If we are going to try to claim the moral high-ground in the ‘good behaviour stakes’, over the religious fanatics we stand up to as a ‘movement’, then we really need to clean up our own act (as that same movement) and stop trying to pretend that it’s not happening, stop attacking the people who speak out when it does, stop attacking the deniers because they are lucky enough not to have been through it and are in a privileged position so cannot empathise with those who have, and actually sit down and have a reasonable discussion about what can be done without having a dig at rival bloggers at every given opportunity over a disagreement. It has been noted by members our ‘group’ that some of the most hateful and spiteful comments have come from bloggers complaining about said abuse, against even the most innocuous reply.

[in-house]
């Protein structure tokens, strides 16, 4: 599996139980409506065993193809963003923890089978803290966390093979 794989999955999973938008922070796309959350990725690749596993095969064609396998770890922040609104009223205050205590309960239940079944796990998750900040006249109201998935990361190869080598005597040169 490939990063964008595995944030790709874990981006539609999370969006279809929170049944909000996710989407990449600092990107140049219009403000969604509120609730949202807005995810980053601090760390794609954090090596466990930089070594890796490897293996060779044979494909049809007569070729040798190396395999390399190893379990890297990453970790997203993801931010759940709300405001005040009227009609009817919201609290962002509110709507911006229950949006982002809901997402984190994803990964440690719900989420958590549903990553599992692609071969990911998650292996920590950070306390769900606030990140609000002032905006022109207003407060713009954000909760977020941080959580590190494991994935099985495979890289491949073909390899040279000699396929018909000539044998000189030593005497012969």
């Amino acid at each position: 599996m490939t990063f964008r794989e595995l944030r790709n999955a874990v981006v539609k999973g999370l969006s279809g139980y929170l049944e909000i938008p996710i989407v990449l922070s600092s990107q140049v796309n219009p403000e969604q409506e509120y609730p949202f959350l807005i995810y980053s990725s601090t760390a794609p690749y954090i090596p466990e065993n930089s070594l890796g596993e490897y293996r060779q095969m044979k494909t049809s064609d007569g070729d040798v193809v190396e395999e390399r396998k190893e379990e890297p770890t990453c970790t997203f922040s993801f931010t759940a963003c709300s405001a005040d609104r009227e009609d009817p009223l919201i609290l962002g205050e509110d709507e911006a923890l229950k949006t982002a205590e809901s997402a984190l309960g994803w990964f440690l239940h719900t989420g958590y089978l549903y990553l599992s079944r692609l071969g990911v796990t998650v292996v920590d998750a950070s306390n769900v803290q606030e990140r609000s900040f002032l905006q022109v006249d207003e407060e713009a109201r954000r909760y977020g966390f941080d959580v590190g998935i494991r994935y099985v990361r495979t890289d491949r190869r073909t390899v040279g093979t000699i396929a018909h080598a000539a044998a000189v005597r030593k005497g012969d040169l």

We should have realised by now that Atheism doesn’t automatically lead to humanism. We keep saying that atheism says nothing about a person other than their lack of belief in god. Ayn Rand was an atheist, and still managed to be a hateful, selfish bitch. Why is it such shock, then when we find out that not everyone in our group is a nice, reasonable person? It’s because we keep repeating to our selves ‘we’re better than them, we’re not like the (insert religious group)‘ as if that will magically erase what’s happening right under our noses. Because what’s happening here in our own group, isn’t ‘as bad’ as the worst extremes we hear of in the news, it gets dismissed as somehow irrelevant and those who do complain get dismissed as overreacting whiners. THAT IS NOT ON! The ‘ignore it, they’ll go away‘ comments aren’t helpful or productive either, because of what is NOT happening. What is not happening is bullies and stalkers – as well as the people who go along with them – being called out and exposed. It puts all the responsibility on the person being targeted to be ‘the bigger person’. It’s a couched ‘stop whining and go away‘. It essentially lets bullies off scott-free while those they target are subjected to further dismissal, abuse and ridicule, and it ultimately empowers the bully to continue.